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Help! My Lost Luggage Wasn’t Delivered for 12 Days. I Want Restitution.


I wasn’t born yesterday. Elvira Nurbayeva, the Kazakh carrier’s manager for corporate communications, had already passed along documentation from WorldTracer, a world service that works with airlines to trace lost luggage, saying that your bags were left in Newark. The rationale: That you simply “DID NOT CLAIM AND CHECK IN FOR INTL FLT.” This “obviously implies that the passenger must have received luggage on arrival in Newark,” wrote Ms. Nurbayeva. So that you blamed United, United blamed Astana and Astana blamed you.

But once I went back to United with the extra details, things modified. In an announcement, the spokeswoman admitted the luggage had actually been tagged through to Atyrau but weren’t transferred accurately. After which:

“When this happens, we work hard with our interline partners to attach customers with their bags as quickly as possible, including compensation for the delayed bag. We sincerely apologize for the frustration this caused.”

Just days ago, you let me know what happened next: United and Astana agreed to compensate you $3,000, or $1,500 for every mishandled bag.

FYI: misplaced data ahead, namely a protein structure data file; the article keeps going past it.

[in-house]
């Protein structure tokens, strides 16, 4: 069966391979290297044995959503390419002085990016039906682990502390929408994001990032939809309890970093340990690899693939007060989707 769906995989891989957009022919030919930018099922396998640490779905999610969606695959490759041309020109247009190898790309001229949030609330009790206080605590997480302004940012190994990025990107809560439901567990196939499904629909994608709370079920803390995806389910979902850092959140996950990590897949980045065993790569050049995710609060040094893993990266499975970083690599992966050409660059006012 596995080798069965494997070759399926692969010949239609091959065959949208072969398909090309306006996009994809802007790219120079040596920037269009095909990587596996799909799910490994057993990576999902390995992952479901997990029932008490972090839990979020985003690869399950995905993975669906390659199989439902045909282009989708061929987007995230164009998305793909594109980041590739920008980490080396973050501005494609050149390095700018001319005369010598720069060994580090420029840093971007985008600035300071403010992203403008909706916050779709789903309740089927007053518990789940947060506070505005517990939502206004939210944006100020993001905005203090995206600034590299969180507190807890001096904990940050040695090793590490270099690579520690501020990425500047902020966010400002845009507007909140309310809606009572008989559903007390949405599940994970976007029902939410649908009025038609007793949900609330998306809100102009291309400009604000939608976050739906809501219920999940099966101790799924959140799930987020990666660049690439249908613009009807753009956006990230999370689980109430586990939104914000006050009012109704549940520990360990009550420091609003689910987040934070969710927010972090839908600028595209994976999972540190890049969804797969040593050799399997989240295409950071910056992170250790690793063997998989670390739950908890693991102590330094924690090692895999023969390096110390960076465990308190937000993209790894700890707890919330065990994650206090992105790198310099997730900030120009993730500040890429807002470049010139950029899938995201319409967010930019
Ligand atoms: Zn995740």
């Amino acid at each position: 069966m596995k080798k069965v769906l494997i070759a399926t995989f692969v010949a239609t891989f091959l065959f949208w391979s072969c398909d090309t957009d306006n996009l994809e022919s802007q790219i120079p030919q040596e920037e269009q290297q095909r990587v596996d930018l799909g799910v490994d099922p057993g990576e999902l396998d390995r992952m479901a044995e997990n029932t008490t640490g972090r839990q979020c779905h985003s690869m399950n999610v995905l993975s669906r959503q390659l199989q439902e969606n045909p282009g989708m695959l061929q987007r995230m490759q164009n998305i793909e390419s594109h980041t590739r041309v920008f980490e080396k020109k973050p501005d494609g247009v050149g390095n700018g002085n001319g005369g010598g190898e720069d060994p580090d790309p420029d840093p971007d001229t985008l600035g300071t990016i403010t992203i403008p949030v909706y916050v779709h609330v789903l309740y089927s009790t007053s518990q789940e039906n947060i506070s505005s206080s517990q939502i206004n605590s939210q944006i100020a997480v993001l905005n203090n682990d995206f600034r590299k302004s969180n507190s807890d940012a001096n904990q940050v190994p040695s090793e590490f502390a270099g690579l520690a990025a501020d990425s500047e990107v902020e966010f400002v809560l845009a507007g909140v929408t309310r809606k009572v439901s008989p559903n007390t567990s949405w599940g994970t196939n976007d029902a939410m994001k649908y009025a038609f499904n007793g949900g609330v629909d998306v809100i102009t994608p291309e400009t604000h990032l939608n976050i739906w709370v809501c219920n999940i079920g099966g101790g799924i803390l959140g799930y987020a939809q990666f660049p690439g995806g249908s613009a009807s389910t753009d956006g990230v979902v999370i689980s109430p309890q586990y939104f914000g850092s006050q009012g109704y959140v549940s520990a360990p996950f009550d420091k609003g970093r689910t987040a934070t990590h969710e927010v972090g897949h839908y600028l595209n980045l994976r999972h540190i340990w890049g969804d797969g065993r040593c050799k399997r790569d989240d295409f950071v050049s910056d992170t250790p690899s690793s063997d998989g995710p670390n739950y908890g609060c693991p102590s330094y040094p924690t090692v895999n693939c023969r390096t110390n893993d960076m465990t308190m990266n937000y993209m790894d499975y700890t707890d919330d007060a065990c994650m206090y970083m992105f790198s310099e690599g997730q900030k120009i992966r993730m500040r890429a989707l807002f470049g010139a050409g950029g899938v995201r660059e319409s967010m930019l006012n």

I’m glad for you, and I believe your argument about United’s stated policy is cheap, but I’m unpersuaded and left uneasy by this decision, because I fear it doesn’t portend the dawn of an era during which airlines make generous payments to everyone suffering over lost luggage.

George Hobica, founding father of the cut price travel site Airfarewatchdog, agreed. He was shocked to listen to that United agreed to pay the complete amount. He suspects the scrutiny of a certain major newspaper can have played a job. Airlines are required to pay you back an affordable amount for items you had to buy, he noted, but you had told me that quantity of things was under $75.

“She is entitled to be compensated for her $75, but not for pain and suffering,” he said. “All of us undergo pain and suffering nowadays.” Legally, Mr. Hobica appears to be on strong ground. The 1999 Montreal Convention, covering international travel and signed by all three countries in your route, states that restitution is due “if the carrier admits the lack of the checked baggage, or if the checked baggage has not arrived on the expiration of 21 days.” (For domestic flights, the Department of Transportation has similar rules, offering leeway for the airlines to make a decision when to declare luggage “lost.”)

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